March 24, 2014

How to Hire Great Employees: Move Slow, and Think First.

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More action. Less thinking.

That’s always been my entrepreneurial motto. Time wasted becomes opportunity wasted, so just dive in and experience everything you can.

This approach has produced great success in both my life and business, but not without a few challenges along the way. These challenges make up my “database of mistakes,” a mental database that (hopefully) keeps me from repeating such missteps as I move forward.

While flipping through these setbacks, it’s clear that many of them come from the same area: hiring.

At TechnologyAdvice, we’ve learned the hard way that “growing pains” are more than an overused cliche and an under-appreciated Alan Thicke sitcom from the ’80s. They are a harsh reality for small businesses trying to expand in both revenue and manpower. This is especially true when your company values action first and discussion later.

We needed a bigger staff, so we moved fast and assumed we’d figure it out as we went. Turns out, we needed to invest more time and more thought into identifying the employees that were the best fit for our team and our culture.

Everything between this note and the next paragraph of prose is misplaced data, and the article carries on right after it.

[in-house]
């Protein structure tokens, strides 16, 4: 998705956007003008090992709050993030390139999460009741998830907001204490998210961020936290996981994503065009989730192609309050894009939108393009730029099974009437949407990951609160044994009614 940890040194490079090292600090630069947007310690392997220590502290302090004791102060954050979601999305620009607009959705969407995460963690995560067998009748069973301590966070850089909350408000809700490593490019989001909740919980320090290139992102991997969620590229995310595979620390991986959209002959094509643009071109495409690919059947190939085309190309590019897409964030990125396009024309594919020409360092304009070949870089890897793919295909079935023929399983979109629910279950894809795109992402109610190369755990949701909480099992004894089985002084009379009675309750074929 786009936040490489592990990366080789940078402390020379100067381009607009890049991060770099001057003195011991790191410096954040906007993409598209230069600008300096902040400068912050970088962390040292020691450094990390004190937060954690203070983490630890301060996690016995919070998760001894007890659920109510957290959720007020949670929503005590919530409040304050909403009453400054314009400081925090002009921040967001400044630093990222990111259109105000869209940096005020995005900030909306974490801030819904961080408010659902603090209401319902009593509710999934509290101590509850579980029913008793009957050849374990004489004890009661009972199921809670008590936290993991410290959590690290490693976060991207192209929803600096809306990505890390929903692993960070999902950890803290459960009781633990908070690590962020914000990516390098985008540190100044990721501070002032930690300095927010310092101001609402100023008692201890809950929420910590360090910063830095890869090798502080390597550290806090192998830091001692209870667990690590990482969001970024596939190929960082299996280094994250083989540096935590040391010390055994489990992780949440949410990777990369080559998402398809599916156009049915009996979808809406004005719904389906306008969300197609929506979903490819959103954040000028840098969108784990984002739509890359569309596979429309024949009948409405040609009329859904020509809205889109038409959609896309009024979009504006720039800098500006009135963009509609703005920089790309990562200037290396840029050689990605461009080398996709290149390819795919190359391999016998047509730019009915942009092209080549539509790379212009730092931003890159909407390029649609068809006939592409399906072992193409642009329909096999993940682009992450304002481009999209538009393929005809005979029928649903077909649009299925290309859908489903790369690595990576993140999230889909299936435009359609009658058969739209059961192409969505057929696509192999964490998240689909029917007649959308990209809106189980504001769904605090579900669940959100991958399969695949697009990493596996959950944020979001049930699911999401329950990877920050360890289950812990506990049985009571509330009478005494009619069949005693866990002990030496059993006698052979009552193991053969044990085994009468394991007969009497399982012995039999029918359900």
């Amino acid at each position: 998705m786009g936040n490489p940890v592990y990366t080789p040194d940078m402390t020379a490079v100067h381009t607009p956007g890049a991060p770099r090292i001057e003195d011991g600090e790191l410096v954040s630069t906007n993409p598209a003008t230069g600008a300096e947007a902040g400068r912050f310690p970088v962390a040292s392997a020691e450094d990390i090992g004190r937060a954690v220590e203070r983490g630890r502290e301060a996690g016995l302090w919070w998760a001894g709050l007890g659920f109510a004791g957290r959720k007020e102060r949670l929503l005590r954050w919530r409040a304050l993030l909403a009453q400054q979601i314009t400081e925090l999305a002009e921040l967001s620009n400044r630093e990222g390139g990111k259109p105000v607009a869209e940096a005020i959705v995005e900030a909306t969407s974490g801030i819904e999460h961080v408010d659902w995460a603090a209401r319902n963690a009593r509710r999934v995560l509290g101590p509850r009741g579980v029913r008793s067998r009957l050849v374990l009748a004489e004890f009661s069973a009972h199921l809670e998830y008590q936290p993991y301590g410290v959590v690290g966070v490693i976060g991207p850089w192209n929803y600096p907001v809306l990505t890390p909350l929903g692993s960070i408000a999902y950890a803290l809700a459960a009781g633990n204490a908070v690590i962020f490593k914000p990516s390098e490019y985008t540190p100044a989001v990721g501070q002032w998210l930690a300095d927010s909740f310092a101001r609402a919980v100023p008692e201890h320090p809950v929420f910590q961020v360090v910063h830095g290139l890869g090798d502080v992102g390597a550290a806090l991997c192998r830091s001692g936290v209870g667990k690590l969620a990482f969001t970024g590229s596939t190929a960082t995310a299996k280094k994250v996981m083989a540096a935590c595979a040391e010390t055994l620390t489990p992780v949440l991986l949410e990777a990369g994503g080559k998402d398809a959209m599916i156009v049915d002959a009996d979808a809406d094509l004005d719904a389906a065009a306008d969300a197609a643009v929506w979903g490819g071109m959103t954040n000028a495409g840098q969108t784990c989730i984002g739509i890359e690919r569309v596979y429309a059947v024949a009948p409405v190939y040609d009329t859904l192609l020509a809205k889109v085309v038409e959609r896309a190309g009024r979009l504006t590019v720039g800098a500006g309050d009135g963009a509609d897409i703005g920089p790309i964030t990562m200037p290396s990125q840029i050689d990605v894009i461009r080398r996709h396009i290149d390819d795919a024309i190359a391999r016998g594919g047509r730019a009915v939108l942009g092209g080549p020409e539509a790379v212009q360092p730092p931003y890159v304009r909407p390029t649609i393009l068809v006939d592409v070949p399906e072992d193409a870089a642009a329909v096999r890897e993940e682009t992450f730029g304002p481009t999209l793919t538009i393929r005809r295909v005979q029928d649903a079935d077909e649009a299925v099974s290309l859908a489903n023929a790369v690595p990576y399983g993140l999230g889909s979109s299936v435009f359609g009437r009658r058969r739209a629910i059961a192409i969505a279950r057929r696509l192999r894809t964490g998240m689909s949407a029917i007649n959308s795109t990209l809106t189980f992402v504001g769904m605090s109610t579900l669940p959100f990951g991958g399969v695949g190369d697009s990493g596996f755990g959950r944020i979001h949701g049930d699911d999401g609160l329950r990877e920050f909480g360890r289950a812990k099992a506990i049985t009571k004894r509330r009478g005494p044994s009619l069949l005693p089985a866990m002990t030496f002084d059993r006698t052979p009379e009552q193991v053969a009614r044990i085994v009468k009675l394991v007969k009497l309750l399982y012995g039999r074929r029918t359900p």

And we are not alone.

A recent CareerBuilder study revealed seven in ten businesses were affected by a bad hire in 2012. 41-percent of those businesses estimated the cost of that mistake to be at least $25,000. So much for those IT upgrades you had planned for the office.

That number fluctuates depending on the size of the business, but you can use this formula from The Undercover Recruiter to determine what it would be for your company. That same report also reminds us that 75-percent of demand for new employees is to replace workers who left the company.

We’ve lost more than our fair share of time, money, and productivity in the black hole of bad hiring over the past few years, so hopefully some of the lessons we’ve learned will help you avoid these same mistakes.

Here’s a few “highlights” from our hiring adventures:

We hired talkers, not walkers

Have candidates ever seemed too good to be true? Sometimes they are. We no longer go with our gut after being blown away in an interview. We focus on past work patterns, and let tangible examples speak for themselves.

This lesson came from a recent hire who sold us on being able to adjust to our pace, mission, and culture. This person had great work experience, great references, and skills that fit the position. However, it was all in a different career field, and different office environment. We made the hire anyway, convinced by the person’s seeming passion. Less than a week later, the person quit — citing differences with our focus, schedule, and culture. Lesson learned. Now we make sure they’ve “walked the walk.”

We hired people more interested in making friends than working hard